αGalCer:CD1d complex (e.g., using a fluorescent conjugate of antibody clone L363)Surface
CD3Surface
CD4Surface
CD56Surface
CD56Surface
TNFαIntracellular
IFNγIntracellular

iNKT cell isolation

iNKT cells are a heterogenous population of T cells that express NK cell markers, as well as a TCR [21,22]. These NK cell markers include CD161 and CD56 in humans, and NK1.1 and DX5 in mice [21,22]. Both human and mouse iNKT cells can be isolated from peripheral blood mononuclear cells (PBMCs). Through flow cytometry, PBMCs can be sorted with antibodies for TCR Vα24Jα18, CD3, CD4, CD8, and CD161 to gate and isolate iNKT cell populations [21,22].

References

  1. Hogquist K, Georgiev H (2020) Recent advances in iNKT cell development. F1000Res 9:F1000 Faculty Rev-127.
  2. Gapin L (2016) Development of invariant natural killer T cells. Curr Opin Immunol 39:68–74.
  3. Shissler SC, Webb TJ (2019) The ins and outs of type I iNKT cell development. Mol Immunol 105:116–130.
  4. Shissler SC, Webb TJ (2019) The ins and outs of type I iNKT cell development. Mol Immunol 105:116–130.
  5. Wolf BJ, Choi JE, Exley MA (2018) Novel approaches to exploiting invariant NKT cells in cancer immunotherapy. Front Immunol 9:384.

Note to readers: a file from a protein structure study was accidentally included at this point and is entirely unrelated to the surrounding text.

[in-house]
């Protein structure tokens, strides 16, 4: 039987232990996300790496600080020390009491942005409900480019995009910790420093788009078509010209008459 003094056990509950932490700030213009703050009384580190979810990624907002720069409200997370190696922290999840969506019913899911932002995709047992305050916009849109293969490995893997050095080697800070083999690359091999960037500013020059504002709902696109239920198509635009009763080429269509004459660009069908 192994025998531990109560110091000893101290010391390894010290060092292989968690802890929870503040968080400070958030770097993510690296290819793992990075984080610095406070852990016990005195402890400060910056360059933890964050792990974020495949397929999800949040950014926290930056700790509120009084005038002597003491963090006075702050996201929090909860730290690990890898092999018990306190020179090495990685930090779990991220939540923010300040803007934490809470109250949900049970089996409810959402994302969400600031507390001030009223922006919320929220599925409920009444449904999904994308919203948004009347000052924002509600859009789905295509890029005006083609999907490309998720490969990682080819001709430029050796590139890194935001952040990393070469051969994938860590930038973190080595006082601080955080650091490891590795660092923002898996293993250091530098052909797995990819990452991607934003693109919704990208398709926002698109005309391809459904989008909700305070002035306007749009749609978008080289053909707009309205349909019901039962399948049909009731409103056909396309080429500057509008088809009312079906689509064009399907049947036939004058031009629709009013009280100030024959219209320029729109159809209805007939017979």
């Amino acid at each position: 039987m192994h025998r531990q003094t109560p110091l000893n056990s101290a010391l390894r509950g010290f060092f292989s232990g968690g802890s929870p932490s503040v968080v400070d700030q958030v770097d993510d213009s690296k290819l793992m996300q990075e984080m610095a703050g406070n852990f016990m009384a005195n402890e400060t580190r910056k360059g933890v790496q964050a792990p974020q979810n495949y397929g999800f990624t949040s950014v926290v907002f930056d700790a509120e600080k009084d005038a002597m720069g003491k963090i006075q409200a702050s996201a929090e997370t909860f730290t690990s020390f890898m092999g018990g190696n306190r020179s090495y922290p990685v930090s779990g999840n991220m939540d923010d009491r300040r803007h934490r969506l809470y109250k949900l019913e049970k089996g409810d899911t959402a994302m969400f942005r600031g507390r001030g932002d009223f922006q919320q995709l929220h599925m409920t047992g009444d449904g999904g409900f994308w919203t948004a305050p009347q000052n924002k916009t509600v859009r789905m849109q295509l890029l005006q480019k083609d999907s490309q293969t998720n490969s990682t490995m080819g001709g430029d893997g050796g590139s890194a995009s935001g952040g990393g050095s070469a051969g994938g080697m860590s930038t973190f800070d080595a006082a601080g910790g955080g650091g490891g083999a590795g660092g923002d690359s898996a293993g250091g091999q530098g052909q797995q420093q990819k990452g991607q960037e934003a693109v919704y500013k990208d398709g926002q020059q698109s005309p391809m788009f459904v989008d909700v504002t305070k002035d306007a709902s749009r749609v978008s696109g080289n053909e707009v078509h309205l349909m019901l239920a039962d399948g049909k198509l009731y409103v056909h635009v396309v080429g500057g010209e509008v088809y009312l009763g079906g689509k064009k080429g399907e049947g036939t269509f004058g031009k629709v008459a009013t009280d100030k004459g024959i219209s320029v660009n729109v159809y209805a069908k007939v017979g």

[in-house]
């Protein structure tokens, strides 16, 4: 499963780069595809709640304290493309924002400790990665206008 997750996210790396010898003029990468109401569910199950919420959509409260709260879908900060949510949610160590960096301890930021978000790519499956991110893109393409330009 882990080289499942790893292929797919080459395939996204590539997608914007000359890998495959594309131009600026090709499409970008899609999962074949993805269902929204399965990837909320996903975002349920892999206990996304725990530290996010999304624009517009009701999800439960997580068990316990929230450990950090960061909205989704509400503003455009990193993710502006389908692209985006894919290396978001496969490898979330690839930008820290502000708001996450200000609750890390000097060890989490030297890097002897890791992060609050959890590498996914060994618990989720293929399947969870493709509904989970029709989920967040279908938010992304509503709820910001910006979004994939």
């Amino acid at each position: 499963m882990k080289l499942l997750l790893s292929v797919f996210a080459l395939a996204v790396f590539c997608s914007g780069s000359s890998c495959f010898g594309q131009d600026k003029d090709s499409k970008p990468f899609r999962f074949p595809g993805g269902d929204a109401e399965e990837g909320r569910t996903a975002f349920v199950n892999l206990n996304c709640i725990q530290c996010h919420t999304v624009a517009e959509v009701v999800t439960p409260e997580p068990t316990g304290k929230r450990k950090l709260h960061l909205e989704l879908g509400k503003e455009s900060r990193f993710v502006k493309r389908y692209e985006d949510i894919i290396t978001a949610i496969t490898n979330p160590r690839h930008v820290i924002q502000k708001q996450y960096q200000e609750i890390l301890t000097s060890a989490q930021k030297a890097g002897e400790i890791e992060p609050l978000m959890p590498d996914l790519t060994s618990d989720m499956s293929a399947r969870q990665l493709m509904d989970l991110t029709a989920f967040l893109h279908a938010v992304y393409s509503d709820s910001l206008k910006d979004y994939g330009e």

6. Krovi SH, Gapin L (2018) Invariant natural killer T cell subsets—More than just developmental intermediates. Front Immunol 9:1393.
  7. Bennstein SB (2018) Unraveling natural killer T-cells development. Front Immunol 8:1950.
  8. Kwon DI, Lee YJ (2017) Lineage differentiation program of invariant natural killer T cells. Immune Netw 17(6):365–377.
  9. Das R, Sant’Angelo DB, Nichols KE (2010) Transcriptional control of invariant NKT cell development. Immunol Rev 238(1):195–215.
  10. Xu Y, Sun Y, Shen H et al. (2018) Regulation of the terminal maturation of iNKT cells by mediator complex subunit 23. Nat Commun 9(1):3875.
  11. Crosby CM, Kronenberg M (2018) Tissue-specific functions of invariant natural killer T cells. Nat Rev Immunol 18(9):559–574.